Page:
NEW YORK (Reuters) - Nearly a year after its incorporation, the New York charity of HNA Group [HNAIRC.UL], China’s airline-to-property conglomerate, has yet to apply for tax-exempt status. Tax exemption is usually sought by U.S. charities as it shields their funds - and their donors - from the taxman, leaving more resources for philanthropy.
However, the Hainan Cihang Charity Foundation Inc, which counts a 29.5 percent stake in HNA as its main asset, said it had not decided whether it would seek to be exempted from paying federal taxes when it registered as a charity with the New York Attorney General’s office in September. It did not explain why it was undecided about its tax status.
Hainan Cihang, which has so far committed to donating to Harvard University and the Massachusetts Institute of Technology (MIT), only said in its registration that it plans to make grants to domestic and foreign charities. Harvard and MIT declined to comment when contacted and no details on the donations to universities were available.
Philipp Roesler, a former German economy minister and vice chancellor, is set to become the chief executive officer of the foundation in a few weeks, a source familiar with the situation said this month.
HNA and its lawyers, Allen Wu from Wu & Kao, PLLC and Michael Lehmann from Dechert LLP declined to comment on whether any decision on the charity’s tax status has been made. Roesler did not respond to requests for a comment.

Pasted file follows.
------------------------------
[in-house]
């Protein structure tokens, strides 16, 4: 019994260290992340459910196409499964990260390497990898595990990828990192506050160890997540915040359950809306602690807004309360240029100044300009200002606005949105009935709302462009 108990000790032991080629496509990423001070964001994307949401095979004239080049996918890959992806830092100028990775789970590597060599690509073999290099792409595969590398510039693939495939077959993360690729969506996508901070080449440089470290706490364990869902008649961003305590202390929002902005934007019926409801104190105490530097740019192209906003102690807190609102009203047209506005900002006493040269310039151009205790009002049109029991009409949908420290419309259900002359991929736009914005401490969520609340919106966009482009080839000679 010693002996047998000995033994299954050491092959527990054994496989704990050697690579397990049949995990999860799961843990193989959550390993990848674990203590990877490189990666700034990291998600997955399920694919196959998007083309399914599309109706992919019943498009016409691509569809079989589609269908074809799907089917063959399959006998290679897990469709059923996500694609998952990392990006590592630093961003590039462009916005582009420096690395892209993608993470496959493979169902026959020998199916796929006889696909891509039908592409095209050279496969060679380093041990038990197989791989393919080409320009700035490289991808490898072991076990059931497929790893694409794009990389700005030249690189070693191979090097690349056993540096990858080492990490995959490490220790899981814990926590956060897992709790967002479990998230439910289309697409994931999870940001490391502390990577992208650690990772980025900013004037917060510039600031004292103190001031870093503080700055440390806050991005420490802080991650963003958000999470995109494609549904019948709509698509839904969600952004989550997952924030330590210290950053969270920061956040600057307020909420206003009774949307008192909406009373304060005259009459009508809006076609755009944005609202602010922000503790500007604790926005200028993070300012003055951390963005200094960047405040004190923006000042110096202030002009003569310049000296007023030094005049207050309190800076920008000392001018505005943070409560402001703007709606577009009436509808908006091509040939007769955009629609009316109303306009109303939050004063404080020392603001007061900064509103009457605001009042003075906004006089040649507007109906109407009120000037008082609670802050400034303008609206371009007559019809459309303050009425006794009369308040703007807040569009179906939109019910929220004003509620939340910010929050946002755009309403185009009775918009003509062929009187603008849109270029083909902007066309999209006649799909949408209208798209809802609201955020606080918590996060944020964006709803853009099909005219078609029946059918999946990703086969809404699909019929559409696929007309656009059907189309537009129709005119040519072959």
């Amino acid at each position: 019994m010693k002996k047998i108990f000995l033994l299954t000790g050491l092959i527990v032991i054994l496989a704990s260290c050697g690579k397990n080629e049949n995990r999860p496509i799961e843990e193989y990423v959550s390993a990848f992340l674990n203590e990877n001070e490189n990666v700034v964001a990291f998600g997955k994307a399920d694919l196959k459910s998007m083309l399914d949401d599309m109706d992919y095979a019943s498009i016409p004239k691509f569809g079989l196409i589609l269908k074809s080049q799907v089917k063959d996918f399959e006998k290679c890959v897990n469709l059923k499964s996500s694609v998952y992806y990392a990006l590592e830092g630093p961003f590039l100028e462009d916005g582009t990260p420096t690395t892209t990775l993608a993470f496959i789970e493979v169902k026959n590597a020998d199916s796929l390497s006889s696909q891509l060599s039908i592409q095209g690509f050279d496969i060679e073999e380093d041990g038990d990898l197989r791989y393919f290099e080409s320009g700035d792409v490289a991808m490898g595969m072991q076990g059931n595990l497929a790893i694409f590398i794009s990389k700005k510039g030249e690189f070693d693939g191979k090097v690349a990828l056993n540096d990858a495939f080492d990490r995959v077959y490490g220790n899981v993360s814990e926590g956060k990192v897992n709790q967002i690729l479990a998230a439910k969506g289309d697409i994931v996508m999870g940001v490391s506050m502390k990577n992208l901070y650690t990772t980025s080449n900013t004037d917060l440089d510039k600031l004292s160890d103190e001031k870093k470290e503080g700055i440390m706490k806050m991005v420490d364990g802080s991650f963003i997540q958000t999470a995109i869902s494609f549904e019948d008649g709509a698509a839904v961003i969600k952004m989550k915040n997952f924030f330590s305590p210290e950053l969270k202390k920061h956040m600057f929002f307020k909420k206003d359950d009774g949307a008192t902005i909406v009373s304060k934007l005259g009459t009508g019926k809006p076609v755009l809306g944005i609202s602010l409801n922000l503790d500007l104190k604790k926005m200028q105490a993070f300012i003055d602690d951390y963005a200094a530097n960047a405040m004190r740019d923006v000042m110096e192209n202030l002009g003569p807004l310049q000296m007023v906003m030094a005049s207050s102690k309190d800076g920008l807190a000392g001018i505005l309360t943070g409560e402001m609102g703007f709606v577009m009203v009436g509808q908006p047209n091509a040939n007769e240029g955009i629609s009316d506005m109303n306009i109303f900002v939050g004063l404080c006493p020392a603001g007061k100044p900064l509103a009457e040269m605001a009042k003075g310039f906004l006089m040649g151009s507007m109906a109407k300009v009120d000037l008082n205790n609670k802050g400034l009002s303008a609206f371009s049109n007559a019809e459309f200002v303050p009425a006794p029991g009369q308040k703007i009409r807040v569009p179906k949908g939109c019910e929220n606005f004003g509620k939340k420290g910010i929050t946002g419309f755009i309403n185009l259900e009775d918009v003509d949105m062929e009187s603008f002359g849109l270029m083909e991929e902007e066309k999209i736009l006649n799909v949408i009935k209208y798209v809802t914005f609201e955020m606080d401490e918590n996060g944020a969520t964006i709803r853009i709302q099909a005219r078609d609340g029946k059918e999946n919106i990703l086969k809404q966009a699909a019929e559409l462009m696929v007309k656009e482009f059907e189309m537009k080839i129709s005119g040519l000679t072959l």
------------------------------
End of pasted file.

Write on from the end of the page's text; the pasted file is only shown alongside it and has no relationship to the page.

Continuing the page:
HNA’s ownership structure has drawn scrutiny from banks and regulators this year amid allegations that Chinese politicians and their relatives own a part of their company. HNA has denied those allegations and has sued for defamation.
As the biggest shareholder of HNA, Hainan Cihang counts its stake in the conglomerate as its main asset. HNA, in turn, said its holdings, which includes a stake in Germany’s Deustche Bank (DBKGn.DE), are worth 1.2 trillion yuan ($181.3 billion), while its total debt doubled to 718 billion yuan at the end of June compared to the end of 2015.
If it were exempted from paying taxes, Hainan Cihang would be recognized by the U.S. tax authority as a private foundation, a designation that requires it to cut its stake in HNA to 20 percent or less because foundations cannot own more than a fifth of any enterprise, according to six lawyers and charity experts.
Private foundations are also required by U.S. law to distribute 5 percent of their assets every year, and their tax returns would be available to the public, they said.
If Hainan Cihang decided against seeking a tax waiver, any income earned would be subject to taxes, although its assets could be protected from any HNA creditors, the experts said.
“Generally, when people form charities, they want the tax deduction. They go to great lengths to secure that,” said Marcus Owens, a partner at the Loeb & Loeb LLP law firm who specializes in non-profit organizations. Repeated emails and phone calls to Amy Spitalnick, spokeswoman from the New York Attorney General’s office, which regulates charities in New York, went unanswered.
Uncertainty over Hainan Cihang’s tax status adds to the enigma around HNA.
For at least 10 years, around 17 percent of HNA’s shares were held in trust by a key HNA banker as a “favor” to the company. The shares, along with another stake, were transferred to Hainan Cihang in July, leaving HNA majority-controlled by the New York charity and an affiliate in China.
Reporting by Koh Gui Qing